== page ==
If your company has fewer than 20 employees, Medicare becomes your primary insurance, even if your employer offers its own coverage. If you don't sign up for Medicare, you may not be covered at all; discuss your options with your employer.

At bigger companies, employer-based coverage pays first. Because Part A is free, you have no reason not to enroll; at that point, you can also enroll in parts B and D if you want them. But if your employer insurance is better and cheaper than Medicare, stay on it. When you do finally retire, you can sign up for Part B and the other coverage without penalty or having to wait for open enrollment.

You may be tempted to add to your work income by taking Social Security at full retirement age. At that point, you won't be subject to the earnings test, which applies if you claim benefits early. (For 2014, you're subject to the earnings test if you make more than $15,480, or $41,400 in the year you reach full retirement age. For every $2 you earn over that limit, you'll lose $1 of benefits.) But the money you earn at work could trigger taxes on up to 85% of your Social Security benefit. The maximum amount of Social Security is taxed if your combined income, which includes investment earnings and half your Social Security benefit, exceeds $34,000 for singles, or $44,000 for couples filing jointly. "It's ridiculously low," says Rande Spiegelman, vice-president of financial planning at the Schwab Center for Financial Research. Better to let the benefit grow, he says, than to pay tax on income you don't need.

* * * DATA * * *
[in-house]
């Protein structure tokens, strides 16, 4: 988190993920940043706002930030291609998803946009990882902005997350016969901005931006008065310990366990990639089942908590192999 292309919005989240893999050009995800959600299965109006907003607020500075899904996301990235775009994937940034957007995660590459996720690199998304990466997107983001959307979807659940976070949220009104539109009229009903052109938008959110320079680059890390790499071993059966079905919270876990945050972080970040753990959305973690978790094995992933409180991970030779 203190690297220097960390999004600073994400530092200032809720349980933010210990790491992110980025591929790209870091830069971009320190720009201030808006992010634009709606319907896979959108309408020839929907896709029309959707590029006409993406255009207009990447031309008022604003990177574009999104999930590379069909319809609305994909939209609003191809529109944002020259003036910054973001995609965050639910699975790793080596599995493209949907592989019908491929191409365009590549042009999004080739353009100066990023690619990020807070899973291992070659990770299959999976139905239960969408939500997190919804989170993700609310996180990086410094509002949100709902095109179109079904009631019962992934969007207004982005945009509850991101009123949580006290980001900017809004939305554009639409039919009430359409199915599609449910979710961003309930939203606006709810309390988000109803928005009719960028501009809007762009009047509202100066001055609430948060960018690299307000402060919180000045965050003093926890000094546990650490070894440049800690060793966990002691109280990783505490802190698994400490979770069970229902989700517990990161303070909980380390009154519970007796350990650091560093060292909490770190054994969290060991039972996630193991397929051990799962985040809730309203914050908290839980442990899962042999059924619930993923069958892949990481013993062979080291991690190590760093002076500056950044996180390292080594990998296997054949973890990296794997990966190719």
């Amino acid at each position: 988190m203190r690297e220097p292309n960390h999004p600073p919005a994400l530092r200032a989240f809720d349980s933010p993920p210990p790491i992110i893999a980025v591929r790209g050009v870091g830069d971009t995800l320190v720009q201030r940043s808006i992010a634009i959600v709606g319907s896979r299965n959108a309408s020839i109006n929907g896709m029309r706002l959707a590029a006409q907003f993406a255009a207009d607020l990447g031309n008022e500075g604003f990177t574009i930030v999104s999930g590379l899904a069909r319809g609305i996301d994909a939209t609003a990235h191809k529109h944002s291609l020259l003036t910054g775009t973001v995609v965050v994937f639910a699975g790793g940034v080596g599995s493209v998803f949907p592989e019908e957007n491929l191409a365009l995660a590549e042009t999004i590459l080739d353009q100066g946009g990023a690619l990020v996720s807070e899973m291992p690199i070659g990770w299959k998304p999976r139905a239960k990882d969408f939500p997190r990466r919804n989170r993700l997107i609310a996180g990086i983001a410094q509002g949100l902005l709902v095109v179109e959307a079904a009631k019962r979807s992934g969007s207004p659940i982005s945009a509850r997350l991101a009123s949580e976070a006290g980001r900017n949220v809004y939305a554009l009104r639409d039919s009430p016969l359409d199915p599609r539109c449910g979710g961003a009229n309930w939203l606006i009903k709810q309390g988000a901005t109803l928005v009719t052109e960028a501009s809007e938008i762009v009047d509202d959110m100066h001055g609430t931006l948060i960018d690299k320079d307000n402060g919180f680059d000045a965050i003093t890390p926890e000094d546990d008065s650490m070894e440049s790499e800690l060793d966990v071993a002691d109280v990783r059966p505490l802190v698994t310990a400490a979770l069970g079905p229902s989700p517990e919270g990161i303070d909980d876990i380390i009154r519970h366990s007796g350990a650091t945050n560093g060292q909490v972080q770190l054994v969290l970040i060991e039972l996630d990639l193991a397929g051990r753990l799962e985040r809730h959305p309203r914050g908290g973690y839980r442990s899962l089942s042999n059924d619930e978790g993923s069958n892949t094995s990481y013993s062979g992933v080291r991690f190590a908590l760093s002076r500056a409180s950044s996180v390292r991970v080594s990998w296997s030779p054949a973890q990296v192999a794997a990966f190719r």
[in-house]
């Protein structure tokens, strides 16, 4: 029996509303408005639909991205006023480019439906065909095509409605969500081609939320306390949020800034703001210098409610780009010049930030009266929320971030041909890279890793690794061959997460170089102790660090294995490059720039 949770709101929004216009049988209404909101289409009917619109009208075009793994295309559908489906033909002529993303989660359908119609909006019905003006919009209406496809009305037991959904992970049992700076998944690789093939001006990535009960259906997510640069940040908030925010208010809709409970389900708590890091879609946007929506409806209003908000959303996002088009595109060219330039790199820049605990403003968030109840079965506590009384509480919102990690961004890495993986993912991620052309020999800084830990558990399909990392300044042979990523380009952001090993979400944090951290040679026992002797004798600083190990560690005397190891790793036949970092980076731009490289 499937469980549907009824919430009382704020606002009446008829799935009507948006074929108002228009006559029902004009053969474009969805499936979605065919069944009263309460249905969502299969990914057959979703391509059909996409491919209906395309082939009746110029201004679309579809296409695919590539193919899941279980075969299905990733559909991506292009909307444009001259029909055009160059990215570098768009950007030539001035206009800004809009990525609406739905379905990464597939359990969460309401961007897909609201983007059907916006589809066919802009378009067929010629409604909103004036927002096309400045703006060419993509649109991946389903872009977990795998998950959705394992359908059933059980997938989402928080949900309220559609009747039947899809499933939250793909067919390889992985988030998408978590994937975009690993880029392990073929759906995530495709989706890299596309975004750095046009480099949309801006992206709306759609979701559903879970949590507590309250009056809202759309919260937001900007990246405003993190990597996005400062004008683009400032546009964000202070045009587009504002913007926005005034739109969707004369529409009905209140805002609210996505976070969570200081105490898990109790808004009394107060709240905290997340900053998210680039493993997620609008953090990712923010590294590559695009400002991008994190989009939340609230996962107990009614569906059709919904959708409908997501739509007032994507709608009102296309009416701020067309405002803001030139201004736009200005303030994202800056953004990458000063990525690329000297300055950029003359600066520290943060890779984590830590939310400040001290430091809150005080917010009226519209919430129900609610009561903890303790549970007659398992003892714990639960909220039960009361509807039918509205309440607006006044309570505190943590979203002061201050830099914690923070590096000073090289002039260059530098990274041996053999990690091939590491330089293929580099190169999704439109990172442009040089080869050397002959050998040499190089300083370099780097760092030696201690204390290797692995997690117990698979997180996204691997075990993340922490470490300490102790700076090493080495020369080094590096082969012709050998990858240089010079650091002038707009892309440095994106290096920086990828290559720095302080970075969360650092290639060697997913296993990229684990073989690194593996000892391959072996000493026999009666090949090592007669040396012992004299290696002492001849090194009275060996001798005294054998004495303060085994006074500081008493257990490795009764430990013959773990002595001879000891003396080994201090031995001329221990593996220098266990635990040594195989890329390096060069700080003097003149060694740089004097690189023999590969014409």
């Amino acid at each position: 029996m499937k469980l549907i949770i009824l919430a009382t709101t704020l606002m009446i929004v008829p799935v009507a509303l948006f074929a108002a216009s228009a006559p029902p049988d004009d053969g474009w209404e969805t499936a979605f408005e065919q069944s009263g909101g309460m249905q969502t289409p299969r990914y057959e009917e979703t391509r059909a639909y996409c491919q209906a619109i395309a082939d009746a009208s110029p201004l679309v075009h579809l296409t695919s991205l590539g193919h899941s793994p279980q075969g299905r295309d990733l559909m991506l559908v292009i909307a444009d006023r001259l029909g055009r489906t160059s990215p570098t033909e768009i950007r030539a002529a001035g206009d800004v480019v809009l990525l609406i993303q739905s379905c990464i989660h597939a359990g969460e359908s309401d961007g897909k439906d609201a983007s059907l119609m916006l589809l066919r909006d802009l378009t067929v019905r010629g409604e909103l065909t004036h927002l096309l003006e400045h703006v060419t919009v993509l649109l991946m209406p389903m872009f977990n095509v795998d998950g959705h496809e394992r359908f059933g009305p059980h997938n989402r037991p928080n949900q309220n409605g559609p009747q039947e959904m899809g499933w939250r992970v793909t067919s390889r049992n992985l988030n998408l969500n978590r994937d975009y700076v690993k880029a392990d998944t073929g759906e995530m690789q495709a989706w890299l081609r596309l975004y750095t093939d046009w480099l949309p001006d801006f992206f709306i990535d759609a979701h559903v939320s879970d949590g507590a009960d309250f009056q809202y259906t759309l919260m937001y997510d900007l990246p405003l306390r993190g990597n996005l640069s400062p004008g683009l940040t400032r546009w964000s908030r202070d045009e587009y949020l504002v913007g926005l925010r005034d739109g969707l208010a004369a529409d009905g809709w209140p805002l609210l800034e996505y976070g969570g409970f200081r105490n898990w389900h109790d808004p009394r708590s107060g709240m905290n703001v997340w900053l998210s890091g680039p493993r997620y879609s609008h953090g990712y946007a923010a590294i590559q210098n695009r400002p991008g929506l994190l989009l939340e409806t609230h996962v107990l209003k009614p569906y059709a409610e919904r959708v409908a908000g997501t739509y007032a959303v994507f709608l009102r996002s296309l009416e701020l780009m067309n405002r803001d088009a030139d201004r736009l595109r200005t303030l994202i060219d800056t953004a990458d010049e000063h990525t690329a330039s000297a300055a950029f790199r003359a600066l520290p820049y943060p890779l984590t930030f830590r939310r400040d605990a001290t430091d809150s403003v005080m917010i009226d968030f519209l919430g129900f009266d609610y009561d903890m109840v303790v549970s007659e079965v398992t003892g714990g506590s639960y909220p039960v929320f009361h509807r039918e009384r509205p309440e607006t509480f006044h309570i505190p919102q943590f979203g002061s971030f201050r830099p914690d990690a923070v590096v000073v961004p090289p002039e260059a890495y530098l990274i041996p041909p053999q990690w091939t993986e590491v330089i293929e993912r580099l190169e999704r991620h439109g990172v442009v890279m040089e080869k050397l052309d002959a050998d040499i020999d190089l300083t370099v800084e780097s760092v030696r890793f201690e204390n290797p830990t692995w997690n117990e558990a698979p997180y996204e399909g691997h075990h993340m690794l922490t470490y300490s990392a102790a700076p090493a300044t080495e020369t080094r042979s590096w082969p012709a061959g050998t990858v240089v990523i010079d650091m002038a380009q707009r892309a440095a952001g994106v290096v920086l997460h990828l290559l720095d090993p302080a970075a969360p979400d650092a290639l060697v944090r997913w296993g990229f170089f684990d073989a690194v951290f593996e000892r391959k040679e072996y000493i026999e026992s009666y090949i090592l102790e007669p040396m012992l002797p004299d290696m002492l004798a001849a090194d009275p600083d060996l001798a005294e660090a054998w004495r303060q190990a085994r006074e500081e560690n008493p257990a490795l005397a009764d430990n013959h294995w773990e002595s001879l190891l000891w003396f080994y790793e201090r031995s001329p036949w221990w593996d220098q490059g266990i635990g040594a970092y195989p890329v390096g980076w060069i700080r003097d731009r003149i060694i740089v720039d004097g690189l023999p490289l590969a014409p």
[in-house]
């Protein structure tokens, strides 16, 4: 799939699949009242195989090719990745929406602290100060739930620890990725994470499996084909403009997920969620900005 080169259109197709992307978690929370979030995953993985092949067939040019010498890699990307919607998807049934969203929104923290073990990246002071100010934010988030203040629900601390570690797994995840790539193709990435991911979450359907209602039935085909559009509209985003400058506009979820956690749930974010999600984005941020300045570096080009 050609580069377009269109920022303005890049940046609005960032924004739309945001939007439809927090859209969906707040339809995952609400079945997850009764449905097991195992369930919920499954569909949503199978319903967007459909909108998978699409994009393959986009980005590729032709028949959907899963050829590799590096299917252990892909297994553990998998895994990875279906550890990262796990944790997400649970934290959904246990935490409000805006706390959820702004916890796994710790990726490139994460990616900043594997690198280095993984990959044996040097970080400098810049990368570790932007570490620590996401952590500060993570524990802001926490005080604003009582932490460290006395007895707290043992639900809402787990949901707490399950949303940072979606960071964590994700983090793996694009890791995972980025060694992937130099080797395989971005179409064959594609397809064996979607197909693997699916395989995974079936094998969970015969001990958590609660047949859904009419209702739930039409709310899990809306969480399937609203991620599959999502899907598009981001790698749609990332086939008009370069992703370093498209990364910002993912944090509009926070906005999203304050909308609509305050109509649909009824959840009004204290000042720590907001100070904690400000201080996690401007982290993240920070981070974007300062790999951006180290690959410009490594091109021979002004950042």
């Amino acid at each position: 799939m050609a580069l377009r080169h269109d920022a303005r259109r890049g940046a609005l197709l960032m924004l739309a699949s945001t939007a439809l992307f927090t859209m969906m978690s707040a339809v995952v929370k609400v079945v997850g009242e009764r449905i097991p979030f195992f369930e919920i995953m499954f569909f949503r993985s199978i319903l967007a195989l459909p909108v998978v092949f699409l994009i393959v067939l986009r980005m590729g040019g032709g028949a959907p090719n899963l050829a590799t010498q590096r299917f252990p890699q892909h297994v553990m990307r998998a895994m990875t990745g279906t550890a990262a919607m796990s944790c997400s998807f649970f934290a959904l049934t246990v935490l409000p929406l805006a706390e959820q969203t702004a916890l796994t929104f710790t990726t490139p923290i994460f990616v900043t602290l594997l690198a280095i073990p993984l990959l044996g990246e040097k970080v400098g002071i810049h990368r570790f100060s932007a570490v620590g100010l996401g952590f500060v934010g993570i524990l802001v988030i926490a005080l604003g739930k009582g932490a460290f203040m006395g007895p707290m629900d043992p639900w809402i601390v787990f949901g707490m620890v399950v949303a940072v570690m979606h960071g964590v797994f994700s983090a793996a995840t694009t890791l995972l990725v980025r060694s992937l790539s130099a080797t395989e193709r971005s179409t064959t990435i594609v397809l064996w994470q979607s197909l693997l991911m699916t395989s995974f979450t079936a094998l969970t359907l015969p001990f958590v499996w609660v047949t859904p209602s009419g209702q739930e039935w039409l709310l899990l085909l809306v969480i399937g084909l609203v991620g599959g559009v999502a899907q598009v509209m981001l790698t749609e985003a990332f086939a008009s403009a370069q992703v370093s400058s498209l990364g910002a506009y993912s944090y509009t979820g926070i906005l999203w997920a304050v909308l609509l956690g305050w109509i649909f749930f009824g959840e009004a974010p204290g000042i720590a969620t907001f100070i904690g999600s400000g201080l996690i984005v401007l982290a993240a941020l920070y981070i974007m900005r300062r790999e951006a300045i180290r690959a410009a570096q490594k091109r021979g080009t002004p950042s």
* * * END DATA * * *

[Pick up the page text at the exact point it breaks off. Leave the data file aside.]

Get a new gig

Keeping the job you have is almost always easier than finding another one, especially at age 66, says Tim Driver, of, which lists jobs for people 50 and over. Still, some industries are waking up to the fact that many customers and clients prefer dealing with older workers. "The caregiver category is huge," says Driver. "If you're taking care of people in their eighties or nineties, you are typically rewarded for being a little older." ( recently launched a subsidiary called Other categories friendly to seniors include retail positions and driving gigs for, say, retirement communities.